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TRENDS IN THE NITROGEN AND OXYGEN ISOTOPIC COMPOSITIONS OF

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					Cape Grim Baseline Air Pollution Station, Annual Science Meeting 2005                                  Posters


TRENDS IN THE NITROGEN AND OXYGEN ISOTOPIC COMPOSITIONS OF TROPOSPHERIC
    N2O AND POSSIBLE IMPLICATIONS FOR THE GLOBAL N2O ISOTOPE BUDGET
        Sunyoung Park1,2, Kristie Boering1, David Etheridge3, Dominic Ferretti4, K.-R. Kim5,
             Ray Langenfelds3, Tas van Ommen6, Paul Steele3 and Cathy Trudinger3
                          1
                           Departments of Earth & Planetary Science and Chemistry
                               University of California, Berkeley, California, USA
                   2
                     now at Department of Earth & Planetary Science, Harvard University
                                         Cambridge, Massachusetts, USA
                        3
                          CSIRO Marine and Atmospheric Research, Aspendale Victoria
                              4
                                University of Colorado, Boulder, Colorado, USA &
            National Institute of Water and Atmospheric Research Ltd., Wellington, New Zealand
           5
             School of Earth and Environmental Sciences, Seoul National University, South Korea
  6
    Department of the Environment and Heritage, Australian Antarctic Division, and Antarctic Climate and
                                      Ecosystems CRC, Hobart, Tasmania

Abstract
We report measurements of N2O isotopologues on 25 free tropospheric whole air samples collected and
archived between 1978 and 2004 from Cape Grim, Tasmania (40.7°S, 144.8°E), as well as 11 firn air
measurements from Law Dome, Antarctica. The measurements on archived air show significant
decreasing trends in the nitrogen and oxygen isotopic compositions over the last 40 years and are the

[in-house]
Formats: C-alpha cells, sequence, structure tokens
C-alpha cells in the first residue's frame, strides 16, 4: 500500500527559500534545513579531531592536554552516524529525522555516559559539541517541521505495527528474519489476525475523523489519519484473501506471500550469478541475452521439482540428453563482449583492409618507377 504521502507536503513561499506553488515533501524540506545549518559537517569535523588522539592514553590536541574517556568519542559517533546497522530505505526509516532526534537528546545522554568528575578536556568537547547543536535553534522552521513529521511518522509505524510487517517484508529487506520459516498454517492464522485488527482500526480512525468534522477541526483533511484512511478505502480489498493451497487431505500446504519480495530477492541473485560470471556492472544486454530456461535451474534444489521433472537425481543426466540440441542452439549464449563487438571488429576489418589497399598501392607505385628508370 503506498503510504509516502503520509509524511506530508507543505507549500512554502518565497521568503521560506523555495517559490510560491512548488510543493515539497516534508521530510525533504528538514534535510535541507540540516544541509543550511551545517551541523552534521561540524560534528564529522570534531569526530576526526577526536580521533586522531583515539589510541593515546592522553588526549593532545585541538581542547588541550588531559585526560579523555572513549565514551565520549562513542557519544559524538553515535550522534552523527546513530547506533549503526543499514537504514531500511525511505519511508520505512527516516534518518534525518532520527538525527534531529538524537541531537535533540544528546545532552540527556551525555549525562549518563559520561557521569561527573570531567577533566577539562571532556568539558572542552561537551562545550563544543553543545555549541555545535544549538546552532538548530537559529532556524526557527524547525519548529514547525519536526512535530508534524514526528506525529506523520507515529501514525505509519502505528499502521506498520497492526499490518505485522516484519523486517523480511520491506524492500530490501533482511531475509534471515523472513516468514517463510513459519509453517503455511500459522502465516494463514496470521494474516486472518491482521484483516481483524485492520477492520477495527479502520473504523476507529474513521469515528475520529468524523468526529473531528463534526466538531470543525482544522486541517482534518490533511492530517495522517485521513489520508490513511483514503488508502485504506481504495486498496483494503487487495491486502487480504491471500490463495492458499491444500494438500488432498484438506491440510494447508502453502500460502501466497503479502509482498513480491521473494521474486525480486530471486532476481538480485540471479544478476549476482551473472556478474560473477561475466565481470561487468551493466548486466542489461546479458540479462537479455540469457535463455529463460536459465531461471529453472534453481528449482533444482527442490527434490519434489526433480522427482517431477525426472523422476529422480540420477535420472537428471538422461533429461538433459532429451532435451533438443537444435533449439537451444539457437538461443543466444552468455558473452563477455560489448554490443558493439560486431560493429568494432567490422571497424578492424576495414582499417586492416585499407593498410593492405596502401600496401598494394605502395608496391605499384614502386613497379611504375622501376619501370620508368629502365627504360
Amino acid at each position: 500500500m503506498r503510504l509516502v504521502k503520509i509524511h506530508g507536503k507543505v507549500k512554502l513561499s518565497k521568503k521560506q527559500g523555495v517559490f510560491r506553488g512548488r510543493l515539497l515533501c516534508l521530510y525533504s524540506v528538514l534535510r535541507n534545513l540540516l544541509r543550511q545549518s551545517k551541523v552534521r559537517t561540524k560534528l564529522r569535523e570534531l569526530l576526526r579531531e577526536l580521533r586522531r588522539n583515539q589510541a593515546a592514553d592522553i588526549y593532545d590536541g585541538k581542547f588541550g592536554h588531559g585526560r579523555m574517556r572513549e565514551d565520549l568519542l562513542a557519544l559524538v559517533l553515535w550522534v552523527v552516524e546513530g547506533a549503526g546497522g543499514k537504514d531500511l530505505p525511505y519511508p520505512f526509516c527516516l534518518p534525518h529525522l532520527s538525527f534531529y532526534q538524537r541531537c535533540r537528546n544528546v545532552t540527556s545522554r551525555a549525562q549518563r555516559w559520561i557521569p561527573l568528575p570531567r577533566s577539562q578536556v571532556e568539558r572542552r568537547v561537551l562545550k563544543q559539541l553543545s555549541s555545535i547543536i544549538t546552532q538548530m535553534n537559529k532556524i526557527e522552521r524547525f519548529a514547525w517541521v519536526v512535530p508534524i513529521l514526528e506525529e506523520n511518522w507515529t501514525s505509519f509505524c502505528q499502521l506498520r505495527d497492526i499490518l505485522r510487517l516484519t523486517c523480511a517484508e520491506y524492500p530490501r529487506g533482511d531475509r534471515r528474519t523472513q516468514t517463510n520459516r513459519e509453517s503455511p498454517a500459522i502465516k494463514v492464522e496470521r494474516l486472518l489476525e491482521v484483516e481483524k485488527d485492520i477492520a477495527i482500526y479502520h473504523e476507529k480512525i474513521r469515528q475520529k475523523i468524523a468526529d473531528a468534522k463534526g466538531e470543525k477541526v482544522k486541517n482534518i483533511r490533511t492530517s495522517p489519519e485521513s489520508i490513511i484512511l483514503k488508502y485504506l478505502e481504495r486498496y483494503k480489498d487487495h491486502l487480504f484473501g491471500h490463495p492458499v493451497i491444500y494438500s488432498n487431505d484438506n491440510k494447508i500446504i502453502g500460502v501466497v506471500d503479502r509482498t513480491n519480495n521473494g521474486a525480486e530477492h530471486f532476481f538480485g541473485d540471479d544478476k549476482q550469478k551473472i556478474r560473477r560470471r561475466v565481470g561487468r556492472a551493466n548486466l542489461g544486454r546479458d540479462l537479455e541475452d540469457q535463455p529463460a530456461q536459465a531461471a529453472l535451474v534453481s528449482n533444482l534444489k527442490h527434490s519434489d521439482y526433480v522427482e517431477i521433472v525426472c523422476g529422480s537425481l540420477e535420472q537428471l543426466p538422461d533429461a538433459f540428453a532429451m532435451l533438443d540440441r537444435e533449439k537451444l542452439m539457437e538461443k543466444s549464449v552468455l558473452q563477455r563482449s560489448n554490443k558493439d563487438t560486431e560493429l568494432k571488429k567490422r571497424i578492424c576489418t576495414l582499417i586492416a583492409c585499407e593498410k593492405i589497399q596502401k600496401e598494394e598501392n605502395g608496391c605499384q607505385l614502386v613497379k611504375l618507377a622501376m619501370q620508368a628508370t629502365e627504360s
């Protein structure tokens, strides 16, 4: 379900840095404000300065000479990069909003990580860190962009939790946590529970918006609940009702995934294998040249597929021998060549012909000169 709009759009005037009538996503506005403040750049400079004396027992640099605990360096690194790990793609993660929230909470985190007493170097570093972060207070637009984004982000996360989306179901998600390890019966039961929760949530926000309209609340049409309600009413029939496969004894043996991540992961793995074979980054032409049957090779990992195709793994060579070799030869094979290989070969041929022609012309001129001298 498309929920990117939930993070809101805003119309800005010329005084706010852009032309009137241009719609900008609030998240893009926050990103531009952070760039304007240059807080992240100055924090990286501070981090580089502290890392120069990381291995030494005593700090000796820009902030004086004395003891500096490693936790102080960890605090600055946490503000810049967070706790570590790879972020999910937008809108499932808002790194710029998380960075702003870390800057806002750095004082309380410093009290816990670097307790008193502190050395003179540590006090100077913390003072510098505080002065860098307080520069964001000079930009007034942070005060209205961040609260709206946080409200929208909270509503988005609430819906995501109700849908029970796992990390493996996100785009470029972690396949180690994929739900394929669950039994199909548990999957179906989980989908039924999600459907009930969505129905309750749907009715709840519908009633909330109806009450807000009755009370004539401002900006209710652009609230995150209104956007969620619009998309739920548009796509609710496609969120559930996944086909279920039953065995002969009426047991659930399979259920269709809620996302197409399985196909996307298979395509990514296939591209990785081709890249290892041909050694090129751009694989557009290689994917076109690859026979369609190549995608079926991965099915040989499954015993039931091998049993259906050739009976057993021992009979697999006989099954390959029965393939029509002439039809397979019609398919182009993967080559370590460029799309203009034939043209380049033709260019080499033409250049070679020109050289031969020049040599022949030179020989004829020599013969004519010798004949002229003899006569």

first direct observations of a historical change in N2O isotopic composition in the late 20th century. The
observed trends are larger than box model predictions [Rahn and Wahlen, 2000] and are similar to those
derived from other firn air measurements [Röckmann et al., 2003]. Importantly, however, the direct
measurements of atmospheric N2O appear to reveal detectable temporal variations in the isotopic trends
which cannot be reliably retrieved a priori from firn air measurements. These variations, if significant
above the measurement precision, may reflect changes in the relative source contributions of N2O from
the oceans or biomass burning during El Nino years, for example, and thus may provide a better
mechanistic understanding of what environmental factors contribute to variations in the magnitude of
N2O emissions to the atmosphere. Here, we also investigate the apparent temporal variations in the
isotopic trends using a box model similar to that of Rahn and Wahlen [2000] but updated with new
knowledge of the fluxes of heavy N2O isotopologues from the stratosphere to the troposphere from Park
et al. [2004]. These preliminary results suggest that these new data and their analysis should provide
important new constraints on the global N2O isotope and concentration budgets. In general, these
decreasing isotopic trends support the idea that the increase in the atmospheric N2O burden is a result of
agricultural activities that produce isotopically light N2O.

References
Park S, E. L. Atlas, and K.A. Boering. Measurements of N2O isotopologues in the stratosphere: Influence of transport
   on the apparent enrichment factors and the isotopologue fluxes to the troposphere. J. Geophys. Res., 109, D01305,
   doi:10.1029/2003JD003731, 2004.
Rahn, T., and M. Wahlen. A reassessment of the global isotopic budget of atmospheric nitrous oxide. Global
   Biogeochemical Cycles, 14(2), 537-543, 2000.
Röckmann, T., J. Kaiser, and C.A.M. Brenninkmeijer. The isotopic fingerprint of the pre-industrial and the
   anthropogenic N2O source. Atmos. Chem. Phys., 3, 315-323, 2003.




8 – 9 December 2005, CSIRO Marine and Atmospheric Research, Aspendale, Victoria                                  26

				
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